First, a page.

(( the meeting
(( the course
(( key dates
(( basic facts
(( contact us
Photoallergic contact dermatitis to terbinafine
Institute of Dermatology, Krakow, Poland
A 60-year old male patient started oral terbinafine therapy for his onychmycosis in the first days of a sunny autumn. On Day 6 of the therapy, he first noticed a moderately itching skin rash on his forehead and dorsal aspects of hands. The rash aggravated on the following day, after spending approx. 1 h in midday sun. Suspecting a causal connection between his skin problems and the newly-started terbinafine, the patient discontinued the drug on Day 8. The progression of dermatitis continued. Finally, erythema, oedema and scaling covered the face, décolleté and dorsal neck with sparing of shaded areas and scalp. The patient showed for examination on Day 12, after orbital swelling appeared overnight. After introduction of local mometasone, oral prednisone and fexofenadine, all skin symptoms significantly improved overnight. On Day 14, there were no more symptoms, and the therapy was discontinued.
Photopatch tests were carried out with an extensive series of photoallergens (cosmetic ingredients, sunscreens, drugs), as well as with all medications that the patient was receiving at the time of the above-described episode: terbinafine, metizol, tolperisone, lansoprazole, perindopril, trimetazidine, bisoprolol. The only observed positive reaction was to terbinafine: According to the ICDRG scale, the reaction was (+) after 72 hours of application to the skin (24 h after irradiation of the site with 5 J/cm2 UVA) and (++) after 96 hours (48 h after irradiation). The test reaction to terbinafine alone (no irradiation) remained negative, thus indicating on “pure” photoallergic reaction. Based on the positive photopatch test result, delayed onset and progression of the disease after discontinuation of the drug, the final diagnosis is photoallergic contact dermatitis to oral terbinafine.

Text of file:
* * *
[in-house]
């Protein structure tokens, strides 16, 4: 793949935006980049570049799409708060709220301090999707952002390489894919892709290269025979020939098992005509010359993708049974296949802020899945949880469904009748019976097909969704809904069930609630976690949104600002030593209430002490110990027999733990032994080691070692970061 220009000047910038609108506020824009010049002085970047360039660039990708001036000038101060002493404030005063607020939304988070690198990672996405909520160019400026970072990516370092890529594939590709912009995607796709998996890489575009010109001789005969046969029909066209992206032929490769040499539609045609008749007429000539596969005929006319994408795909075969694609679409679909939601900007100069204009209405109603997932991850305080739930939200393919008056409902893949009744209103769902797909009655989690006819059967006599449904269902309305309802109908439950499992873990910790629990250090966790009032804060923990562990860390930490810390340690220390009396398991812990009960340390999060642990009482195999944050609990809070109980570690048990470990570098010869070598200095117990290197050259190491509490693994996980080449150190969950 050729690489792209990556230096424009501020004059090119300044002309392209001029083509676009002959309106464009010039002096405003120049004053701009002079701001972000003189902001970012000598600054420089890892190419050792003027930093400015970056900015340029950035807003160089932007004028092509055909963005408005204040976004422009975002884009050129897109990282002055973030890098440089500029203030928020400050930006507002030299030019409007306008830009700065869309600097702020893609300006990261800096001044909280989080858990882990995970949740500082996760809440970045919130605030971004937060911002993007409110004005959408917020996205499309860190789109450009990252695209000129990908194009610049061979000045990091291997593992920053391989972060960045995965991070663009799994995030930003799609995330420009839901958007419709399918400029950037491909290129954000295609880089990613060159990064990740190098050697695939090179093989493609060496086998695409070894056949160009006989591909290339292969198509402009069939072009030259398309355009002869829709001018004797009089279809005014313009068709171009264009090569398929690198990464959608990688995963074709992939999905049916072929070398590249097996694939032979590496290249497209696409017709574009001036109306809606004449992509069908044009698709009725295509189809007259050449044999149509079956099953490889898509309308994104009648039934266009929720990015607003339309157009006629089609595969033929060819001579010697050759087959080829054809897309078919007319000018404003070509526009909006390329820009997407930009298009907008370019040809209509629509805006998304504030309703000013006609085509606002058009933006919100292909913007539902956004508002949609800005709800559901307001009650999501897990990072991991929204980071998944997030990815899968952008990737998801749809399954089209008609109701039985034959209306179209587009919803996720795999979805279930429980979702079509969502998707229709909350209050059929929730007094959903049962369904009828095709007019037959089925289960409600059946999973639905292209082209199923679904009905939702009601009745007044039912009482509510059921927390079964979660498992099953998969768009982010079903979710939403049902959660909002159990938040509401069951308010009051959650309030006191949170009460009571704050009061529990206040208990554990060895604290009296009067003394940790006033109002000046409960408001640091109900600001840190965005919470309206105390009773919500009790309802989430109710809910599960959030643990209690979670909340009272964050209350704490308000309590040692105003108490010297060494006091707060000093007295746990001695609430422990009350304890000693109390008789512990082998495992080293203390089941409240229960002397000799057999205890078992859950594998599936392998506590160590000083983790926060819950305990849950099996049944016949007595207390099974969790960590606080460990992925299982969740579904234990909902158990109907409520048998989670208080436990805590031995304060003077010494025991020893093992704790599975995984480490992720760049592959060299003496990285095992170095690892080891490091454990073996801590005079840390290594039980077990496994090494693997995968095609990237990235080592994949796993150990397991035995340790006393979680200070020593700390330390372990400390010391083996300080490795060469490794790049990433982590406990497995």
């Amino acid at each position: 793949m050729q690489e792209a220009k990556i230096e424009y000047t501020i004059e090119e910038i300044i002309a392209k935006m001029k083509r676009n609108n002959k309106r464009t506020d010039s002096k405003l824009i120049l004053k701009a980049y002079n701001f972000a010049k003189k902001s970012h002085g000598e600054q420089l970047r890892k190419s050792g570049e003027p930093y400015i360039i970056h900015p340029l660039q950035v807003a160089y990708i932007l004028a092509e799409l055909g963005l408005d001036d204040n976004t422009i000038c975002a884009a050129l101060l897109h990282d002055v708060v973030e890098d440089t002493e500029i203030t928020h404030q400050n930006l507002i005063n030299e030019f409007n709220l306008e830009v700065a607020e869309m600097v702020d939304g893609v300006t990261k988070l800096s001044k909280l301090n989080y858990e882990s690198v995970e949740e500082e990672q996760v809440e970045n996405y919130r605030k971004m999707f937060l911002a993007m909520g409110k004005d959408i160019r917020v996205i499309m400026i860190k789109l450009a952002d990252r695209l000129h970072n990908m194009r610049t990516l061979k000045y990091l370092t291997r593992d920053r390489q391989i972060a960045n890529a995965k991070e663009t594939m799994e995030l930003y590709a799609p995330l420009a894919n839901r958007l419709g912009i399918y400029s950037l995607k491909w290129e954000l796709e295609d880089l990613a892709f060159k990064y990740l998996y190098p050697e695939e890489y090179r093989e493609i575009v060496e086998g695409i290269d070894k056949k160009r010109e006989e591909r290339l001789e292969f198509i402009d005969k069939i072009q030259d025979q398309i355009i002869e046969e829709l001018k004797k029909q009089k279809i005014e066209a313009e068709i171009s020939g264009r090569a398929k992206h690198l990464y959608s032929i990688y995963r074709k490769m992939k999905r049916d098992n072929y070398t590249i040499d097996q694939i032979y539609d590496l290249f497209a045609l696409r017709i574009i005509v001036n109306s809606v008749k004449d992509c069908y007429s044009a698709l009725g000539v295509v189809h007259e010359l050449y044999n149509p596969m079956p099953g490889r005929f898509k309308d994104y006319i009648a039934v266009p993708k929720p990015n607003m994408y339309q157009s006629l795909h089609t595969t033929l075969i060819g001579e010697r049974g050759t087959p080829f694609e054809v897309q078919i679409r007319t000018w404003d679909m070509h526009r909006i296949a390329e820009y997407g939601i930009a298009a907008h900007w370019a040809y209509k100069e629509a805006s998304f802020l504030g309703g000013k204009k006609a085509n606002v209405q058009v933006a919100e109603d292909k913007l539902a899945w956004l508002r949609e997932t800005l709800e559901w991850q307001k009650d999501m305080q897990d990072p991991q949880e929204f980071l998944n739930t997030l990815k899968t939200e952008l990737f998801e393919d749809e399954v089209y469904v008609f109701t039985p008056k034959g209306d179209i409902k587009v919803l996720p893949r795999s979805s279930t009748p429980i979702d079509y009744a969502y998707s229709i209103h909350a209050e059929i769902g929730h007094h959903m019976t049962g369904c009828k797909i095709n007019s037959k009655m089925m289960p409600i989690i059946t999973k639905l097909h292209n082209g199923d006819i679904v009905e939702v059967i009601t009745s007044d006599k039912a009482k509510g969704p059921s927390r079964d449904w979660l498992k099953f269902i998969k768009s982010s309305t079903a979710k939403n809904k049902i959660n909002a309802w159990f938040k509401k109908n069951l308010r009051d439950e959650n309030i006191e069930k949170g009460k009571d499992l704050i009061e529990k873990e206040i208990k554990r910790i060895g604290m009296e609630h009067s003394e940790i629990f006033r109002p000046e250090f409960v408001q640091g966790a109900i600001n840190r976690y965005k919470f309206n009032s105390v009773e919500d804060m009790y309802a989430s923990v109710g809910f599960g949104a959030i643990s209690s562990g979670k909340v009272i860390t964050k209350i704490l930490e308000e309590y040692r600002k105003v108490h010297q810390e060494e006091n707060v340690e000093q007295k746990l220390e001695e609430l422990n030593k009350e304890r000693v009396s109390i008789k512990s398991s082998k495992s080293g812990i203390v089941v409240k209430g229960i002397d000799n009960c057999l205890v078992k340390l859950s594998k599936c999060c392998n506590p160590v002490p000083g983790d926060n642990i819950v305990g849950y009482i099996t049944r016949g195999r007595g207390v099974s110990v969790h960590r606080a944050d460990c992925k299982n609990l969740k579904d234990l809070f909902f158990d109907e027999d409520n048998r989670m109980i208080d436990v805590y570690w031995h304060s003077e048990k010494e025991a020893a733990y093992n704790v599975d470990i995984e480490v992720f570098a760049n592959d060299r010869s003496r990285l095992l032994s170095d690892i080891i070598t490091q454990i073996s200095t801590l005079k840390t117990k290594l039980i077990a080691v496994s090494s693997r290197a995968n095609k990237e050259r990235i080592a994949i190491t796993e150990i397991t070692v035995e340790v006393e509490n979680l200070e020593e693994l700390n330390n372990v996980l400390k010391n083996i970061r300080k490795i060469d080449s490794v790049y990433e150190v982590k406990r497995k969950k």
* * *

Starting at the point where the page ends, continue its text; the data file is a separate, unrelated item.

Terbinafine is capable of inducing a wide array of cutaneous adverse drug reactions, ranging from toxic epidermal necrolysis to drug-induced cutaneous lupus erythematosus and psoriasis. To the author's best knowledge, there were no published reports of photoallergy to oral terbinafine.
© Radoslaw Spiewak (text & source code).
This page is part of the website photopatch.eu (contact).
Document created: 30 August 2009, last updated: 31 August 2009.